Question About 150A Panel & 'Complete Rewring' Job

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Old 05-14-15, 07:24 AM
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Question About 150A Panel & 'Complete Rewring' Job

Hi,

My daughter is in another city and is in the process of purchasing a home. She's had an inspection done and there are a couple of issues re: the electrical system.

Note: Her agent represented to her that the house had been 'completely rewired'. We are unable to find where a permit was pulled, but that's not to say one wasn't pulled...I may not have found the right place to look yet (but I think I have).

House was built in 1955

1) Every outlet tested 'Open Ground'. The seller has agreed to remedy the problem, so I guess they will either ground to the metal outlet boxes (if possible) or install and label GFCI's

The house is only 1100sf. The inspection report indicates that the panel is 150 amps. Here is a pic of the panel as provided by the home inspector.

2) Am I right that there is zero room for additional breakers in this panel?

3) There is no 150 amp main breaker. How old do you think this panel is? The current owner who 'completely rewired' the home has only been there 8 years.

4) I'm moving to her area and she would like me to move in with her for about a year and upgrade some things on the property. I have a complete wood shop, so I'm going to need some additional capacity. Looks like a new panel will be in order. Does that sound right? In my current shop, I have (3) 220v lines and (3) 120v lines that service my shop only.

This is the best/only pic the inspector took of the electrical.

Thanks in advance!
 
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Old 05-14-15, 07:36 AM
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Panel Capacity

2) Am I right that there is zero room for additional breakers in this panel?
Does the breaker cover panel have any more knockouts available?
 
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Old 05-14-15, 07:36 AM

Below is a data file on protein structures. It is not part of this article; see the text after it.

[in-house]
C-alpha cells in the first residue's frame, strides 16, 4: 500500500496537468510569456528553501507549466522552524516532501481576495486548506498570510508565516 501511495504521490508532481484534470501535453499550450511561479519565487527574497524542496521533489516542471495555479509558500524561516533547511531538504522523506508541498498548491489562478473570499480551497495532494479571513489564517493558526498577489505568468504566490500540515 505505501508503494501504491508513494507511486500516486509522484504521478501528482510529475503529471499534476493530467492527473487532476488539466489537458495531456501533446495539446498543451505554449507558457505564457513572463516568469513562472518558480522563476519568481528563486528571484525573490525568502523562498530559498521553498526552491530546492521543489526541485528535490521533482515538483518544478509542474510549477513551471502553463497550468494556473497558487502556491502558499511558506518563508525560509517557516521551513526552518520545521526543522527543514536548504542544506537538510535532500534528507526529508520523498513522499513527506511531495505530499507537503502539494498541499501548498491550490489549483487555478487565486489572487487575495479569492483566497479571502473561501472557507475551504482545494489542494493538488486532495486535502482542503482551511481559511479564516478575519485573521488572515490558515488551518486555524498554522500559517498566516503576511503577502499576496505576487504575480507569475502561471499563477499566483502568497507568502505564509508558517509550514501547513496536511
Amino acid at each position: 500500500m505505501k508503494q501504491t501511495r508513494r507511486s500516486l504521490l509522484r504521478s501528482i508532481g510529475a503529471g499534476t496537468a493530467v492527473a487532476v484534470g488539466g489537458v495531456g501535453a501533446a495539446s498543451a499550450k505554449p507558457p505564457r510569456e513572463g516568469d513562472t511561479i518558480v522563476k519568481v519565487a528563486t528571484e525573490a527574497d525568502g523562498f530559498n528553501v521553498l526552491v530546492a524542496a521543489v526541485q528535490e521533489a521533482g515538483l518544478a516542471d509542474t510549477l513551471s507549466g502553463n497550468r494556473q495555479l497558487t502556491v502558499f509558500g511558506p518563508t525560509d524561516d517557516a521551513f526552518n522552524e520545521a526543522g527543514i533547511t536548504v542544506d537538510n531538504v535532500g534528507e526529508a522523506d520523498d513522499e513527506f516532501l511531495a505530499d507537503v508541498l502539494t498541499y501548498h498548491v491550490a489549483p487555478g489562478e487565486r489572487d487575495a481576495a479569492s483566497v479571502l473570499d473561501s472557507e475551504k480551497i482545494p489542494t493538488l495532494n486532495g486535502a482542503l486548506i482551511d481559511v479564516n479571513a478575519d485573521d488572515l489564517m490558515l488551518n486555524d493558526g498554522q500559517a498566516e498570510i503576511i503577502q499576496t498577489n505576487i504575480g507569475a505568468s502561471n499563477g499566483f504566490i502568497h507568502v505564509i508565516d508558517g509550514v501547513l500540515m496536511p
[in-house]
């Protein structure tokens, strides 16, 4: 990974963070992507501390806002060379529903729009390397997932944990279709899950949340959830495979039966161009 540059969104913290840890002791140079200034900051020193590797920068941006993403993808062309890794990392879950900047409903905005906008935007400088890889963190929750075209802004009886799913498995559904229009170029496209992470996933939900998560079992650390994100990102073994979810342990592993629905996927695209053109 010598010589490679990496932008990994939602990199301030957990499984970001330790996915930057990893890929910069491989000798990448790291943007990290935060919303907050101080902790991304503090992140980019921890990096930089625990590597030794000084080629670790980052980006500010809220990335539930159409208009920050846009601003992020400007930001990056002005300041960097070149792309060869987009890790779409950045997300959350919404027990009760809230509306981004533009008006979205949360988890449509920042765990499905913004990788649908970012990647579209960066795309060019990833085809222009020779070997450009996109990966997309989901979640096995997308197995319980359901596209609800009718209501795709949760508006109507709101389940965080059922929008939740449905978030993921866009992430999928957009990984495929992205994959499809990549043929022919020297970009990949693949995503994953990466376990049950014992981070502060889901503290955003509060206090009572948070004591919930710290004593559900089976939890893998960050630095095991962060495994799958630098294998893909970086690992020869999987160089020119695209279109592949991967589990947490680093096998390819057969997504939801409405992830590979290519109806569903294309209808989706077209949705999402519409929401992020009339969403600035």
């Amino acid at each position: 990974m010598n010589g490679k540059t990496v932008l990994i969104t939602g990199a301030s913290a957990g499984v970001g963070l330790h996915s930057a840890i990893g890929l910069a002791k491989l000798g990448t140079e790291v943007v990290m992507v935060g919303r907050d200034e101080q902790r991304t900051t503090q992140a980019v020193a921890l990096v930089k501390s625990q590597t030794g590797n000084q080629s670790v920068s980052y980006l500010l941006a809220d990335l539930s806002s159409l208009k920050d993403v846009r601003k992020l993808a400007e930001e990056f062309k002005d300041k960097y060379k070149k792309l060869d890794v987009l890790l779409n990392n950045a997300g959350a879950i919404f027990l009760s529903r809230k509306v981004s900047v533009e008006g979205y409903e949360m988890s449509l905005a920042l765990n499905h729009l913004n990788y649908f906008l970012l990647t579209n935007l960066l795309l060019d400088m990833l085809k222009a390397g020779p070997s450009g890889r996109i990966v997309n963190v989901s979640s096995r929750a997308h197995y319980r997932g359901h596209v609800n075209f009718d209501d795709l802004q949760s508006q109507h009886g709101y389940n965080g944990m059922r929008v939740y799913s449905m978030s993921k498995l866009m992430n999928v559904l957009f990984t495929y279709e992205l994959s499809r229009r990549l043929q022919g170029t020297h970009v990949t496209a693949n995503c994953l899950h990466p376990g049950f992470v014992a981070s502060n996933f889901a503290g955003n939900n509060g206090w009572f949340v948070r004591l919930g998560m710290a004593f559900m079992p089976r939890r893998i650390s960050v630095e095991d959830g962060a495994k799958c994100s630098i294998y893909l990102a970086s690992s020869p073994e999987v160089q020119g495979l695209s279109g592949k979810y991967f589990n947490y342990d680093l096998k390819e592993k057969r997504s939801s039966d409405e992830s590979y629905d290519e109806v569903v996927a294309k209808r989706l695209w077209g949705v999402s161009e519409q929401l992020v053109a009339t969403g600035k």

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"Complete rewired" doesn't sound right. It's too vague, for my liking. Are some of the cables BX & some Romex? If so, the best you can say is that some circuits were either added or updated. Yes, the panel box looks full. If you can't find the permit, you should at least be able to find out who did the job. If they won't tell you, walk away from the house. If they tell you, ask the contractor what he did.
 
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Old 05-14-15, 07:50 AM
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I agree that 'completely rewired' doesn't sound right at all (all of the open grounds). Since I'm not in the area (I'm 2000 miles away) I don't know how much of the wiring is Romex v. BX.

It just sort of blows my mind that this little house has completely filled a 150a panel. Any guess as to how old this panel is?

To answer the other question re: knock outs on the panel, I don't know. This is the only picture the inspector took and my daughter doesn't know/remember if there were knockouts. Regardless, the panel looks full to me.
 
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Old 05-14-15, 07:58 AM
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The house can't be "completely rewired" and have open ground receptacles unless they did a really shoddy, uninspected job. There have probably been some new circuits added here and there. I do not see many (any?) bare ground wires in the panel, so that is a big red flag that the branch circuit wiring is likely original to the 1950s.

We can't know for sure if the panel is full without seeing the model number which would tell us if tandem breakers are allowed. It is a 20 space panel which has four tandem breakers installed in the correct slots, assuming the panel allows tandems. This leads me to believe the panel is probably a 20 space / 30 circuit meaning there is some room for expansion by replacing the single breakers at the bottom of the right column with tandems.